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Posts Tagged ‘Scottish politics’

Breaking the Taboos and Silences of Belting Scotland’s Children

Gerry Hassan

Scottish Review, April 11th 2018

Scottish education has always had an important, even disproportionate place in society – emphasising its distinctiveness, traditions, and of course, multiple individual stories and experiences.

Yet our education system has had for all the good and positive stories, too many which are bad and dark. This legacy continues to this day. For all the pride in the best of our schools and education, there has been a historical culture of fear, punishment and violence, and teachers and authority using power inappropriately to control children.

These attitudes are often assumed to be in the past, but they haven’t left us fully. A ComRes survey at the end of 2017, produced due to Scottish Government backed proposals to ban the smacking of children, showed that a tolerance of violence was widespread. 74% of adults in Scotland surveyed did not think that smacking a child should be a criminal offence; seven in ten said smacking was not child abuse; an astonishing 85% said they were smacked as a child, while 66% said it was sometimes necessary to smack a child. We have grown up with a culture of violence towards children which not surprisingly still affects present day attitudes.

This was brought into public view by the recent debate on belting which began in the ‘Scottish Review’s’ piece by Carol Craig that motivated Ian Jack to reply in ‘The Guardian’ that belting might have been ‘unfair’ but that it ‘had done me no harm’ – a view that unleashed an avalanche of reflections about corporal punishment and violence against children. Read the rest of this entry »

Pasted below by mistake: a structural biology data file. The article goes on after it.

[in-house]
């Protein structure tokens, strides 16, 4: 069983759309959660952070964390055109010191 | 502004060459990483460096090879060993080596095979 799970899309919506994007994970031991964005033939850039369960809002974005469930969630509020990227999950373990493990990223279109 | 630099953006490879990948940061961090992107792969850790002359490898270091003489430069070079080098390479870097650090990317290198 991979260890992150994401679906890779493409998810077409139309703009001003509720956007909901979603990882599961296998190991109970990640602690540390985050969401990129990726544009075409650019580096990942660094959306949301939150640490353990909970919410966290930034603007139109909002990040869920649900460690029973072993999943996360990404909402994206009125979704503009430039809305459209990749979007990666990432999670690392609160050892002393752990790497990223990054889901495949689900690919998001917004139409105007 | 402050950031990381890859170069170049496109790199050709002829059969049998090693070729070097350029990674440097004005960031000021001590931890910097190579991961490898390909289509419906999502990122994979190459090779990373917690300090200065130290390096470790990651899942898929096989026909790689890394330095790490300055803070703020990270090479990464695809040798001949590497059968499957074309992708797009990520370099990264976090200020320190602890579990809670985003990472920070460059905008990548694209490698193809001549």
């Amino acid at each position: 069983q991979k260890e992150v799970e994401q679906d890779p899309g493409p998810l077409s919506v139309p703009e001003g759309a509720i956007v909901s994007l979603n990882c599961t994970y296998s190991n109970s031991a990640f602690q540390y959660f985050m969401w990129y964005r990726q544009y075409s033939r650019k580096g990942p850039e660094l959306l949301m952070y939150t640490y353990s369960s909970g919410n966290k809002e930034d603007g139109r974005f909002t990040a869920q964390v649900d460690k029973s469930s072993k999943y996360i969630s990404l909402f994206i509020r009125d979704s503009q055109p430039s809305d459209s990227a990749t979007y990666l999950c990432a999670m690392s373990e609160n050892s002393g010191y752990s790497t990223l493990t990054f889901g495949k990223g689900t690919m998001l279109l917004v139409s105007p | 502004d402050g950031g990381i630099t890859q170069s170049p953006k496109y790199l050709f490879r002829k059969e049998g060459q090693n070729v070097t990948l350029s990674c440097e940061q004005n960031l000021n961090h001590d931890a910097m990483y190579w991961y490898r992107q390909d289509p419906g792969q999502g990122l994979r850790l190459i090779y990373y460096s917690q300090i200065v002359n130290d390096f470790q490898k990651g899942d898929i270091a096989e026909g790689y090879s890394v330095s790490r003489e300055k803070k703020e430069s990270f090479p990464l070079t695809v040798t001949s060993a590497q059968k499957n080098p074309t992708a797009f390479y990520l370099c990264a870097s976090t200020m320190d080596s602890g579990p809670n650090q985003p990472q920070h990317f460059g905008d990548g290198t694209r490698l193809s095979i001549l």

In Praise of Gentleness

Gerry Hassan

Scottish Review, March 28th 2018

Where is the gentleness in life? Instead – in too many places – we have a surfeit of anger, dislocation and frustration.

For some the big issues of the day necessitate, even demand, such assertive and sometimes negative qualities. We live in times defined by corporate dishonesty, brazenness and theft, where the vast majority of us feel unheard, marginalised, alienated and silenced. Anger is clearly an understandable response, but can only take us so far, and too often blows itself out through exhaustion and disillusion.

Too much of public life seems to be a search for the guilty, condemning others, playing the person not the ball, and being driven by immediate comment and criticism with little to no reflection.

This is our modern world, and one many see as aided and reinforced by the environment of social media, Facebook, and Twitter. Yet, something more is surely at work. There is the decline of authority, the weakening of trust, an absence of leaders that we look up too and believe in, and a diminishing of the social bonds, connections and shared values which hold societies together. Read the rest of this entry »

Culture in Scotland in the midst of storms: A Call for Dangerous Cultures

Gerry Hassan

Bella Caledonia, March 16th 2018

Culture in Scotland is in difficult times: public spending cuts, the lost decade of stagnant living standards for the vast majority of people, limits to the Scottish Government’s largesse and devolution powers, controversy over Creative Scotland’s decision making and funding priorities resulting in the debate over the future of the Scottish Youth Theatre – and much more (with some questioning the continued existence of Creative Scotland).